How to Fight It: Strong security is about training everyone—from clerks to managers—and empowering them to ask questions and escalate phone calls if anyone asks them to do anything that even appears suspicious. Clerks should never cooperate with anyone over the phone who is asking them to do something involving the terminal. And, a terminal should never be let out the door without the manager requesting information from the person attempting to remove the terminal and verifying with the service provider via its normal customer service number.

Strength through Training

The magnitude of prepaid card-related fraud for retailers depends significantly on the scope and effectiveness of their employee training, according to Rolling.

“Retailers experience very high employee turnover, which makes it difficult to ensure that all employees are trained fully and consistently at all times to defend against these types of fraud,” he says. “What’s more, prepaid cards are a little different from other payment cards, and what makes them a great product also can make them a tool of fraudsters. The fact that prepaid products are sold from a j-hook is part of the beauty and utility of the product.”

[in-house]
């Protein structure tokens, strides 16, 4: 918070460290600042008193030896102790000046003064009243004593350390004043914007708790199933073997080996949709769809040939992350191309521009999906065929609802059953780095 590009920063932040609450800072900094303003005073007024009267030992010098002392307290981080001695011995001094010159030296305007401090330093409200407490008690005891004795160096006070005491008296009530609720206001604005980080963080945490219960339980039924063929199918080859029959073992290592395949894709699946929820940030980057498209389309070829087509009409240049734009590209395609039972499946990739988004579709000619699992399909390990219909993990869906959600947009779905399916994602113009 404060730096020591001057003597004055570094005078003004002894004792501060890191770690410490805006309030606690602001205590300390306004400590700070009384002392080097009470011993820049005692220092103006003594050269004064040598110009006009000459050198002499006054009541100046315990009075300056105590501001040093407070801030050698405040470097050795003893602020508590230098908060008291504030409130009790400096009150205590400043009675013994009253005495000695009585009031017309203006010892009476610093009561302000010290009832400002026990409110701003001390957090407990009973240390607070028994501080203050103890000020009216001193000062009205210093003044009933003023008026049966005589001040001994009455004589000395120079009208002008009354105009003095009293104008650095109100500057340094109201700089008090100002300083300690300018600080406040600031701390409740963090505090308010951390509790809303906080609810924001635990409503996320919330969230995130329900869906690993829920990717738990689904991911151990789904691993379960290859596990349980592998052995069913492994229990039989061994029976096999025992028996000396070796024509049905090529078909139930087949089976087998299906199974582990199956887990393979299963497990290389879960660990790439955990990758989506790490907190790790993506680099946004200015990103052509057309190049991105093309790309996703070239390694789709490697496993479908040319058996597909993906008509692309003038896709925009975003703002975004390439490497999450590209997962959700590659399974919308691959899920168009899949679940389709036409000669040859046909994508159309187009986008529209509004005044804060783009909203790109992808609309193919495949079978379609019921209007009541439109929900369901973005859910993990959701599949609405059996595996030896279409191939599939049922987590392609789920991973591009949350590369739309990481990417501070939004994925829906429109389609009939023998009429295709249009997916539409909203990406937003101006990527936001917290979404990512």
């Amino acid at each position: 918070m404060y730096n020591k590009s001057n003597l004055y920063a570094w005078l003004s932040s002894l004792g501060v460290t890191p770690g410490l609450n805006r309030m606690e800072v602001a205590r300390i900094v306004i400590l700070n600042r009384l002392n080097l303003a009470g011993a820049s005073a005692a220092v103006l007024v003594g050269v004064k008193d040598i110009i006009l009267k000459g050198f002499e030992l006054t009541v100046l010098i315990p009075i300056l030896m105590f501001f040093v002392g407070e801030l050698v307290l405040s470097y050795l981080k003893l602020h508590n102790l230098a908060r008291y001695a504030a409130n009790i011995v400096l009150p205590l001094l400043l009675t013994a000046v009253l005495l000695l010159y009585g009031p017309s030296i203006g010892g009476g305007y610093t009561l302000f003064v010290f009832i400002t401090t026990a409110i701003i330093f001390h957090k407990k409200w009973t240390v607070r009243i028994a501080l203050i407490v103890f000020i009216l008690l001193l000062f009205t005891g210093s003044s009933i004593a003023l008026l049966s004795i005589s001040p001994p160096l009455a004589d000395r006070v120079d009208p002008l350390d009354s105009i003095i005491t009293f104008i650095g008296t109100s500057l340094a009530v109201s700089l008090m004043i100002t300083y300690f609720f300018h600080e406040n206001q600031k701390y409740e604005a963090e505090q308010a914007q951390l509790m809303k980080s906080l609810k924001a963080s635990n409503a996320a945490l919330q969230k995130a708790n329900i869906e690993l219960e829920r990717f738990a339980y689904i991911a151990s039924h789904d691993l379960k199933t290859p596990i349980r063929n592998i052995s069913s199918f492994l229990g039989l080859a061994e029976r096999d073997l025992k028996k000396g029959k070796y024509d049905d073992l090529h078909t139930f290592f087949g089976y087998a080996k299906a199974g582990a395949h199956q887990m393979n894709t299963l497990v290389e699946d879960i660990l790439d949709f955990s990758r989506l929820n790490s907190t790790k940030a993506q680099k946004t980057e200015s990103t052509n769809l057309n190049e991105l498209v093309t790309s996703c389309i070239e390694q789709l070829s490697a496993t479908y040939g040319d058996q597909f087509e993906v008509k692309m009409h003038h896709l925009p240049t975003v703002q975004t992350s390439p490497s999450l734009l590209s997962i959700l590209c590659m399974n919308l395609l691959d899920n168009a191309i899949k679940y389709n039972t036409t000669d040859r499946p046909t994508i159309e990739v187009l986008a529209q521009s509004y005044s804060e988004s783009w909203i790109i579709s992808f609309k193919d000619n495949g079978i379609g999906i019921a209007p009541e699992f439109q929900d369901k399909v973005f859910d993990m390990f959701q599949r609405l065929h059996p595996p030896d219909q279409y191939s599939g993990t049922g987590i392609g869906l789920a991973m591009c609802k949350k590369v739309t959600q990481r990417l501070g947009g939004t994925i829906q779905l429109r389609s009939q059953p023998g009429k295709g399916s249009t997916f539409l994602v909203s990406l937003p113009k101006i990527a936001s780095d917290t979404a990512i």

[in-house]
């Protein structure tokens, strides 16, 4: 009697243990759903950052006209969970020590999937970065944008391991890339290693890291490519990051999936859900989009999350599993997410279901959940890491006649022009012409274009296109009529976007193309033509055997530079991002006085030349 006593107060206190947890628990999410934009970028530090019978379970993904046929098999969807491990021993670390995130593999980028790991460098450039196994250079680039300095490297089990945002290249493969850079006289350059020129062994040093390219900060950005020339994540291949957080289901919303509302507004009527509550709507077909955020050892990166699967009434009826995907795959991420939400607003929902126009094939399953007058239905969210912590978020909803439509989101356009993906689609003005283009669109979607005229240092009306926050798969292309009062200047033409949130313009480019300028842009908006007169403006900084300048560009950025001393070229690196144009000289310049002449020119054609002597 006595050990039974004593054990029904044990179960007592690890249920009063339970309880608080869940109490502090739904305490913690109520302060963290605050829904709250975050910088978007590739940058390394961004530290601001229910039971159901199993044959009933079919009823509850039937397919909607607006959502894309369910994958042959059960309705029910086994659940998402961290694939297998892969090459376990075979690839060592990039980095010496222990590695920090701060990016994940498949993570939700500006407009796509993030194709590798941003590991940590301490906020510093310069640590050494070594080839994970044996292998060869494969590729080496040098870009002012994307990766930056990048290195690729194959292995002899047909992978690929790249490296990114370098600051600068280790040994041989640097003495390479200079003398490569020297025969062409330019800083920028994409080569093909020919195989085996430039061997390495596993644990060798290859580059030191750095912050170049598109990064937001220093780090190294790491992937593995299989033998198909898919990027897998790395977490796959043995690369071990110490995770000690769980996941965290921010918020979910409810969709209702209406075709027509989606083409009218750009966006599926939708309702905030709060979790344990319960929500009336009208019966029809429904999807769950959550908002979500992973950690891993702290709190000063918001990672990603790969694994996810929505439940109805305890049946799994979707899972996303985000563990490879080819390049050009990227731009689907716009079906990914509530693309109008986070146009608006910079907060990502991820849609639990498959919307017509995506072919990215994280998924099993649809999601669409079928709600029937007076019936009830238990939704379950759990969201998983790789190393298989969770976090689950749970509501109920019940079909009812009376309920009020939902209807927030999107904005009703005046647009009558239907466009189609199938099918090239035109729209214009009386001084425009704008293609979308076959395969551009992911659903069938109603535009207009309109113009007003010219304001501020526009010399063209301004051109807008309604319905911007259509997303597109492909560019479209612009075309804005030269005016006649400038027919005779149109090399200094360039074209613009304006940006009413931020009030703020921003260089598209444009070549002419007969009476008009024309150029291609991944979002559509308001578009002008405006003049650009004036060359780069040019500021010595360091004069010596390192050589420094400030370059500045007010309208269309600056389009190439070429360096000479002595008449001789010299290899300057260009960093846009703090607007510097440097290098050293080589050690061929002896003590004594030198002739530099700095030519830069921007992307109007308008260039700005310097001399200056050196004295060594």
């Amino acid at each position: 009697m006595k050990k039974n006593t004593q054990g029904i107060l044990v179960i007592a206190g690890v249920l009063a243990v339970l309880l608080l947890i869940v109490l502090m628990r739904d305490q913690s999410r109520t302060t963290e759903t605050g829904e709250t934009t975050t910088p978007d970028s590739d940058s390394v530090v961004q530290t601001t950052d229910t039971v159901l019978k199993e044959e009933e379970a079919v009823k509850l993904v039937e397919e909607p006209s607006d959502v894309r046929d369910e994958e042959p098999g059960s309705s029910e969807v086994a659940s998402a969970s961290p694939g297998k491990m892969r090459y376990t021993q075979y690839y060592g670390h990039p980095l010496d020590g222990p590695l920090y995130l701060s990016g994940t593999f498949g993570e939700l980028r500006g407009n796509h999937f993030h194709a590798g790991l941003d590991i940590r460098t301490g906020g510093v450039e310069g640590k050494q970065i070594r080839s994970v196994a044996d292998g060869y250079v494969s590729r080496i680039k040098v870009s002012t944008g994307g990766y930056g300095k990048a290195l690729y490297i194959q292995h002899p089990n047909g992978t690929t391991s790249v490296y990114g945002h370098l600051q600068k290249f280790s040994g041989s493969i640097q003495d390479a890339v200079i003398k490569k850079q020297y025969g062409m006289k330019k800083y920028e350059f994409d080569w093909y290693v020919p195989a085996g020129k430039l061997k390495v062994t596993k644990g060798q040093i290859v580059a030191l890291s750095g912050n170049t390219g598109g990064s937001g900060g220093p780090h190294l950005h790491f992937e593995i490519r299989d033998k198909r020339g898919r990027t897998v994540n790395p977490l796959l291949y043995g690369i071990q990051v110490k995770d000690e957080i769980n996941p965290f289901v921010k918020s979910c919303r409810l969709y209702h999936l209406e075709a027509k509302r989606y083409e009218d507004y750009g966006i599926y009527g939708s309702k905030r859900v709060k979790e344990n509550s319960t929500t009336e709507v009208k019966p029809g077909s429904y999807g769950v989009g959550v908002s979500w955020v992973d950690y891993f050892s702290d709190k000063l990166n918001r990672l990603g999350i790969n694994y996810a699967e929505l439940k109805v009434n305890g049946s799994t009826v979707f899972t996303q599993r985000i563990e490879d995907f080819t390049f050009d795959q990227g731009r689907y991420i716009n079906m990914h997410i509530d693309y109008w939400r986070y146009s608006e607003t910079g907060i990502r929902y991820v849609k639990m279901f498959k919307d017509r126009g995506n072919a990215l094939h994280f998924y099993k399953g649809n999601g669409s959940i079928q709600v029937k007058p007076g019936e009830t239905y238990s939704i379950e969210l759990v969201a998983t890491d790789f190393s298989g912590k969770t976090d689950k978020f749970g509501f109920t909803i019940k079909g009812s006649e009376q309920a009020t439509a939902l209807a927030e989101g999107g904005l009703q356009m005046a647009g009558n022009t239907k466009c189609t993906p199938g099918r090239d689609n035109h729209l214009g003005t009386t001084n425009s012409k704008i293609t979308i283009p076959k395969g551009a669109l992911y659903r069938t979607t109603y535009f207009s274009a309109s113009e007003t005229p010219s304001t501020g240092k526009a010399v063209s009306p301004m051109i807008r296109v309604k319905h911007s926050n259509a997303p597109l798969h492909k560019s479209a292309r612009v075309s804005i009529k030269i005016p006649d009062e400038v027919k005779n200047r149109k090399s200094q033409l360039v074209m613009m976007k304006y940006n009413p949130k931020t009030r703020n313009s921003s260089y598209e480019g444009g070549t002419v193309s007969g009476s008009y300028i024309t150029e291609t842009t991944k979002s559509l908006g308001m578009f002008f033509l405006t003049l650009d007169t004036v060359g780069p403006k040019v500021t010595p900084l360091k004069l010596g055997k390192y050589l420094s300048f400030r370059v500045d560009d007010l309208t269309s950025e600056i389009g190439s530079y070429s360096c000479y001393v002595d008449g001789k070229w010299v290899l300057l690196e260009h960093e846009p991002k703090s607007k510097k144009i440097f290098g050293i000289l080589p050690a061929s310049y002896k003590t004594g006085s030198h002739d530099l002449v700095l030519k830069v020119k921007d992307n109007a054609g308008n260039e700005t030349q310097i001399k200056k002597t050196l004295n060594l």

The fight against fraud is a constant battle. By committing to ongoing employee training, retailers can make a significant difference that protects their profits and their customers, while enabling them to offer a valuable and profitable product to their customers.

“Following best-practices procedures is very valuable, and we strongly encourage everyone engaged in the sale of prepaid products to be familiar with and abide by those best practices,” Rolling advises. “Fraud is a controllable expense and the degree to which you control fraud enables you to be more competitive and profitable.”

This entry was posted on Wednesday, October 22nd, 2014 at 11:49 am and is filed under Retail, Top Stories.